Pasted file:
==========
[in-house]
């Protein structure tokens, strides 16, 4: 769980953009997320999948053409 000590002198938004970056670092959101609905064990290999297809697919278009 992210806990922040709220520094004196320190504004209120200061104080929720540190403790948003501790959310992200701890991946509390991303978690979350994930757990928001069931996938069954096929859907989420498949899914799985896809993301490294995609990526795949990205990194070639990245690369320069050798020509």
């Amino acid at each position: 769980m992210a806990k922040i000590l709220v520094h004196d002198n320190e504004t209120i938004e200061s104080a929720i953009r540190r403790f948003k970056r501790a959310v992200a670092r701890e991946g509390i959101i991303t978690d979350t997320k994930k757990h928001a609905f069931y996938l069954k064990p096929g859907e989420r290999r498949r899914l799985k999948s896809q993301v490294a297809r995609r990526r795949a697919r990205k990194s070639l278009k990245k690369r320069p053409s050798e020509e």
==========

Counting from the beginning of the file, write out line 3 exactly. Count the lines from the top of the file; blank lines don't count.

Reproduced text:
């Amino acid at each position: 769980m992210a806990k922040i000590l709220v520094h004196d002198n320190e504004t209120i938004e200061s104080a929720i953009r540190r403790f948003k970056r501790a959310v992200a670092r701890e991946g509390i959101i991303t978690d979350t997320k994930k757990h928001a609905f069931y996938l069954k064990p096929g859907e989420r290999r498949r899914l799985k999948s896809q993301v490294a297809r995609r990526r795949a697919r990205k990194s070639l278009k990245k690369r320069p053409s050798e020509e």